The Food and Drug Administration meets this week to consider approval of an experimental treatment for Lou Gehrig’s disease, the culmination of a yearslong lobbying effort by patients with the fatal neurodegenerative disease.
Those advocates still face one giant hurdle: FDA regulators say the treatment hasn’t been shown to work.
In documents posted Monday, the FDA reiterated its longstanding position that a lone study by drugmaker Brainstorm doesn’t provide convincing evidence that its stem cell-based therapy helps patients with ALS, or amyotrophic lateral sclerosis.
It’s the same message the FDA delivered to company executives in early 2021 when they first shared data on the treatment, dubbed NurOwn. And again last November, when the FDA refused to accept the company’s application for review.
But with the backing of thousands of ALS patients, Brainstorm took the rare step of “filing over protest,” essentially forcing the agency to render a decision.
“FDA is the 800-pound gorilla here and if they’re convinced that the drug doesn’t work it’s very hard to change their minds,” said Marc Scheineson, a former associate FDA commissioner who now consults for drugmakers.
In the documents posted Monday, FDA reviewers outlined their “major concerns” about the company’s evidence.
Still, ALS patients see reasons for optimism.
Under pressure from the ALS community and Congress, FDA officials have recently emphasized the “urgent need” for new ALS treatments and pledged to use maximum “regulatory flexibility” when reviewing them. FDA has approved two new ALS drugs in the last year, neither of which met the agency’s traditional approval standards.
NurOwn is the clearest test yet of how far the agency may be willing to bend to approve a new medicine for a rare and deadly condition with few treatment options.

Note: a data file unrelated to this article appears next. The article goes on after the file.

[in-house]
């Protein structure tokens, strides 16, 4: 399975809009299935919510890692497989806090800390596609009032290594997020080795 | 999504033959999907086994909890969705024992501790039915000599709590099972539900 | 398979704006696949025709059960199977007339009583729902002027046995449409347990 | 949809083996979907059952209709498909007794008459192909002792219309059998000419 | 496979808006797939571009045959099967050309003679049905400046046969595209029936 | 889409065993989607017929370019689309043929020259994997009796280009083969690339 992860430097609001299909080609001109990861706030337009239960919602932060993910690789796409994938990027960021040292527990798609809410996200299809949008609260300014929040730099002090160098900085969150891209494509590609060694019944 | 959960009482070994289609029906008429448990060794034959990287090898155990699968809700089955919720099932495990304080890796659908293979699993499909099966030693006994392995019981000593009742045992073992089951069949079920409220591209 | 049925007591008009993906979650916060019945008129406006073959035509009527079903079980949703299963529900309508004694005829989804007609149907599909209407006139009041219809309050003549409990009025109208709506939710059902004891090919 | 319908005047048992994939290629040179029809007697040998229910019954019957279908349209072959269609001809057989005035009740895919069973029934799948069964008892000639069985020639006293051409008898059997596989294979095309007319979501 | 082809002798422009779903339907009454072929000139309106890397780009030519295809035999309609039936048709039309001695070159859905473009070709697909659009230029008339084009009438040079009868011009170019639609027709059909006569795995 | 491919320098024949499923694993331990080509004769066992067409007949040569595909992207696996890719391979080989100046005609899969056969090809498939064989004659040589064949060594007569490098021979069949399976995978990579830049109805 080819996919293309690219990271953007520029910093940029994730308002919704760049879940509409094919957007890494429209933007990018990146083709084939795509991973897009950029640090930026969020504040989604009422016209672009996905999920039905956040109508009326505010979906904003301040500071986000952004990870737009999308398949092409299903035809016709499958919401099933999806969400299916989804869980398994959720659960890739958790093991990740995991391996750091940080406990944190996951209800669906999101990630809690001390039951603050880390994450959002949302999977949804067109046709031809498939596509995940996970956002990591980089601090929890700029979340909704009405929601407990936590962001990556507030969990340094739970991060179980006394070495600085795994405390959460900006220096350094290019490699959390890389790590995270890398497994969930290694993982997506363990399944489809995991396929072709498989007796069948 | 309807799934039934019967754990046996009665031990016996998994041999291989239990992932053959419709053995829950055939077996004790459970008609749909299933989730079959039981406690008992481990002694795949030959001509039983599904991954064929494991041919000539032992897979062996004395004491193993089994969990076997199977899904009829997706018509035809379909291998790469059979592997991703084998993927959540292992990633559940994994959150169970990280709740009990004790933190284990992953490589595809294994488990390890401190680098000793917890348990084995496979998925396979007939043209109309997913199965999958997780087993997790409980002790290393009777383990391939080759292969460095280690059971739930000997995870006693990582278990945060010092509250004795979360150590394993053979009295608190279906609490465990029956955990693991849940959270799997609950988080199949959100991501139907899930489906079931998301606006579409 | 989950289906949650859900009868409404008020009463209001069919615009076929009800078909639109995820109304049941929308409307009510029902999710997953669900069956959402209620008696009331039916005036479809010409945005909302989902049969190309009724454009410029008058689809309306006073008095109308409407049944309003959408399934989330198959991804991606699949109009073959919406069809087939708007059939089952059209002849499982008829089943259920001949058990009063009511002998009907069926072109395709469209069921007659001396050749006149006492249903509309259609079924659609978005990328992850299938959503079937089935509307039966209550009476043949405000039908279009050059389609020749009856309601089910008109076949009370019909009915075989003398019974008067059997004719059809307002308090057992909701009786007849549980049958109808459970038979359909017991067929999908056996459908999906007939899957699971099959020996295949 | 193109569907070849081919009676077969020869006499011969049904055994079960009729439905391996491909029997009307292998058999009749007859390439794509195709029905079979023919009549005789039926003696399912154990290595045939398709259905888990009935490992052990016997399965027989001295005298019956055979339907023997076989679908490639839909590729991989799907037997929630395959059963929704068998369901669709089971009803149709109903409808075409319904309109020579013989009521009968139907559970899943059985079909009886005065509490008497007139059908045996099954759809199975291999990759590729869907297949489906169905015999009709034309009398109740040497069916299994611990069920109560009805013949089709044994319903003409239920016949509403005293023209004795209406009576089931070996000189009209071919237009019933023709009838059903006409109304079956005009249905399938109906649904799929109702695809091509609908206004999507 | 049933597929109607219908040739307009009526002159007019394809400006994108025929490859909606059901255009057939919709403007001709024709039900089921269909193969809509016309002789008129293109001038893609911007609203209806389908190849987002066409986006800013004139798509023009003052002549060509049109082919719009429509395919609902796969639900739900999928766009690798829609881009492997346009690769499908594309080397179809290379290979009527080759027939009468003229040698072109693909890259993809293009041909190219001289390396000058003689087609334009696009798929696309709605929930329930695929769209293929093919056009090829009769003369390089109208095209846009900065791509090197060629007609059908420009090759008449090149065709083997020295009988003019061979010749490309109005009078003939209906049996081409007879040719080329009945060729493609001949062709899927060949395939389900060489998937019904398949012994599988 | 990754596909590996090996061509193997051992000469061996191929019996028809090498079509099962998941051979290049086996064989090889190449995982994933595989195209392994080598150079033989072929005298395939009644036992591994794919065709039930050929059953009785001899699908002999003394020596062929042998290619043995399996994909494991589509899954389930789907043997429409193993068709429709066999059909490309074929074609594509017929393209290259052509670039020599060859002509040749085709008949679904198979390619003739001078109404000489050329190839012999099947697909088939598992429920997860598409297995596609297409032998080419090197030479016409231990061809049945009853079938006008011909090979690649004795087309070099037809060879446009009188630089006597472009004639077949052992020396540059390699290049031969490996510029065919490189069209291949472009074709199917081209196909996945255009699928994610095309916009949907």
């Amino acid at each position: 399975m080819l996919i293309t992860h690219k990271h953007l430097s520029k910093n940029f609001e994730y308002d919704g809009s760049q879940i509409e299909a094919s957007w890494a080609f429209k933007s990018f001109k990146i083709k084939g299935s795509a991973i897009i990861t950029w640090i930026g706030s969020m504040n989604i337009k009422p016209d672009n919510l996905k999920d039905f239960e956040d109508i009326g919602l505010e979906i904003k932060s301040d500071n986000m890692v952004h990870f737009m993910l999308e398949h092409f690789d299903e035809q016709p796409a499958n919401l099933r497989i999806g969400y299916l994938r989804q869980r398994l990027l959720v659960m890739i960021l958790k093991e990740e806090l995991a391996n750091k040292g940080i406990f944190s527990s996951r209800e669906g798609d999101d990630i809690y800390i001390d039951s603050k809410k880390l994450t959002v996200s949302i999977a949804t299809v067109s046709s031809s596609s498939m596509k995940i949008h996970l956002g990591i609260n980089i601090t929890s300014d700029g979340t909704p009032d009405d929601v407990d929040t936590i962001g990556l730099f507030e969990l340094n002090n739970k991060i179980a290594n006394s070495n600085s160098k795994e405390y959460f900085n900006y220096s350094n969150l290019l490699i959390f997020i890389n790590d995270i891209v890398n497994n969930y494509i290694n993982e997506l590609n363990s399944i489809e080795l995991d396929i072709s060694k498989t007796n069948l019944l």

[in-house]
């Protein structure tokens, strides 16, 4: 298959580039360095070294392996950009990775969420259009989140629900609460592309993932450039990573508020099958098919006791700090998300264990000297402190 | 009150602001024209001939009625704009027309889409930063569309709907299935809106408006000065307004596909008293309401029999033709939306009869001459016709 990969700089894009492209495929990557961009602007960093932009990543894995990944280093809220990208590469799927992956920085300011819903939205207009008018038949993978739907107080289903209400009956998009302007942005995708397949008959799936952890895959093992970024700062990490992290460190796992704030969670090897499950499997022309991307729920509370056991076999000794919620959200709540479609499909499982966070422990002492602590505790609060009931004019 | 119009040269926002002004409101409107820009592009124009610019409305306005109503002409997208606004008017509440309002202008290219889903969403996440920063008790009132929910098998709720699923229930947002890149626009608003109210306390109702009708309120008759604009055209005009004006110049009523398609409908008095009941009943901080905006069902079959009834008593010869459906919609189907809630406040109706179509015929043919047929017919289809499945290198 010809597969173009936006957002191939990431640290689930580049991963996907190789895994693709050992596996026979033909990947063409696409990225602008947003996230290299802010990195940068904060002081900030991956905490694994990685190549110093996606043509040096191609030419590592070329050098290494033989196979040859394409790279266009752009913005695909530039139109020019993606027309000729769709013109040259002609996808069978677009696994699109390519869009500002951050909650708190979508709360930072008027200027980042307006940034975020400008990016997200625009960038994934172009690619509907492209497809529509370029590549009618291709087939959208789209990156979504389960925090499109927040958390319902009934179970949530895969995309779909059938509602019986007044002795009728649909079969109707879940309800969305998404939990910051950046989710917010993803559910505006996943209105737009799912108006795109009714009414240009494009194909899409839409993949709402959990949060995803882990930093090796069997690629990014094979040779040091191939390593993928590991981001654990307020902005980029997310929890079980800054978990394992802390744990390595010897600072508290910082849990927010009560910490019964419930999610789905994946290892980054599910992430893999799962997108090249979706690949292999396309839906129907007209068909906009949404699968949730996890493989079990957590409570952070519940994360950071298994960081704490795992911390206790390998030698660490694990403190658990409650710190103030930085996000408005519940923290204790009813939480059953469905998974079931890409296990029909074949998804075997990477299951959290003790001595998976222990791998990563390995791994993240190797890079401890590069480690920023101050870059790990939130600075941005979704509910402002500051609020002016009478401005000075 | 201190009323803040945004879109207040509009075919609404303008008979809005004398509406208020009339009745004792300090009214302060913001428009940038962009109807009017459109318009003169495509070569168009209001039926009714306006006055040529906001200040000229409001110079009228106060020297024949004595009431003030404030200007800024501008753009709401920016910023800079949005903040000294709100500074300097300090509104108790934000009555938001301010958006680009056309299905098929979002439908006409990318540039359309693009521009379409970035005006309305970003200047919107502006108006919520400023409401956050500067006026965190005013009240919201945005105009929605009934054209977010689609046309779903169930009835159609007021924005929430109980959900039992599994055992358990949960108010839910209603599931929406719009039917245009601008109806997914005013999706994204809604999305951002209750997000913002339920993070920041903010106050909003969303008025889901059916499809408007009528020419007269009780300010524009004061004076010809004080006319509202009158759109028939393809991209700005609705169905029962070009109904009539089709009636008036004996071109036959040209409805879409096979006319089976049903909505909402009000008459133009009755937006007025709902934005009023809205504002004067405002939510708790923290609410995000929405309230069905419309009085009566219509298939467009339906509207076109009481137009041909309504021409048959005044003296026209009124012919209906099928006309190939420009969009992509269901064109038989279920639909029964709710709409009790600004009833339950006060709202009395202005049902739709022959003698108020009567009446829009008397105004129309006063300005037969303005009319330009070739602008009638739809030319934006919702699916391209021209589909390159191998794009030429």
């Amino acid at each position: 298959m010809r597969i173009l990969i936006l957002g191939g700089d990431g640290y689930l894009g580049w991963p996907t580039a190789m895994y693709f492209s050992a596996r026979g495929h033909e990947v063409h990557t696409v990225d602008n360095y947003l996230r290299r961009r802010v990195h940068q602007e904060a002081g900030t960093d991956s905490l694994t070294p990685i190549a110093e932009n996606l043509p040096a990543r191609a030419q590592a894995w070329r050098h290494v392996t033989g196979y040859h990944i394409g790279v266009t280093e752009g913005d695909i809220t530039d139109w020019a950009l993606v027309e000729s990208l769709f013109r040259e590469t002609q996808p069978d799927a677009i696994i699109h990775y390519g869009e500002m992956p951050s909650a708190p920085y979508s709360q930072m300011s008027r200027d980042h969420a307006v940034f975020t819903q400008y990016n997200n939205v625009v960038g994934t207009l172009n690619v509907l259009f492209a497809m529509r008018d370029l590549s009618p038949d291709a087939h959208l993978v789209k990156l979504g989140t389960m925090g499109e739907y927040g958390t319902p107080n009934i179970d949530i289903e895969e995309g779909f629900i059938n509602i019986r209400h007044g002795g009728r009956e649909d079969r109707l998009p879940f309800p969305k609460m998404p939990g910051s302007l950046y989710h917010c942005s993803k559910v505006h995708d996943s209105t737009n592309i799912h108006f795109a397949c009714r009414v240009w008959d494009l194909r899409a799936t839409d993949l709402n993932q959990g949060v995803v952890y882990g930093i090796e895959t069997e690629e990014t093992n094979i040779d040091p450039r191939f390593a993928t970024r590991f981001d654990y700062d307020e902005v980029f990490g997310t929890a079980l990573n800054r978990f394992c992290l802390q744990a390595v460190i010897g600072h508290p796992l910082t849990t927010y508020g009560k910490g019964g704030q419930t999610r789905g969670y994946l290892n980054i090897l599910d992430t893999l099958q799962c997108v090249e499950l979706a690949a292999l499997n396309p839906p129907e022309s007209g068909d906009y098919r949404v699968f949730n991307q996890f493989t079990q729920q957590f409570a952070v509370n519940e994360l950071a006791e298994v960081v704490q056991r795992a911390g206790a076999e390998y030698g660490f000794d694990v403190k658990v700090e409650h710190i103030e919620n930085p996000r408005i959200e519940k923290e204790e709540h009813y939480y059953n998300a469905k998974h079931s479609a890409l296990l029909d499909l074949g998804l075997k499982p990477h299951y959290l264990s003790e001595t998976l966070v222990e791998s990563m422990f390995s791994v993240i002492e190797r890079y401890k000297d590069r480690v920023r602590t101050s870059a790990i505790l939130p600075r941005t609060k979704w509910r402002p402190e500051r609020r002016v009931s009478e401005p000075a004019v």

ALS gradually destroys nerve connections needed for basic movements and functions, including breathing. Most people die within five years of diagnosis.
At Wednesday’s meeting, federal advisers will hear from FDA scientists, company researchers and patients before taking a non-binding vote on NurOwn’s effectiveness. FDA will make the final decision on the therapy later this year.
The meeting was scheduled after ALS advocates delivered a 30,000-signature petition seeking a public vetting of the treatment.
Brian Wallach, co-founder of the advocacy group I AM ALS, says even if NurOwn only provides a small benefit for some patients, it should be made available. A former Obama White House staffer, Wallach was diagnosed with ALS in 2017.
“We do not want the perfect to be the enemy of the good,” said Wallach, speaking through an interpreter. “The key is to have treatments that make it possible to turn ALS into more of a chronic disease and to allow all patients to live longer and hopefully see a cure.”
Still, there’s little consensus on NurOwn among the normally tight-knit ALS community.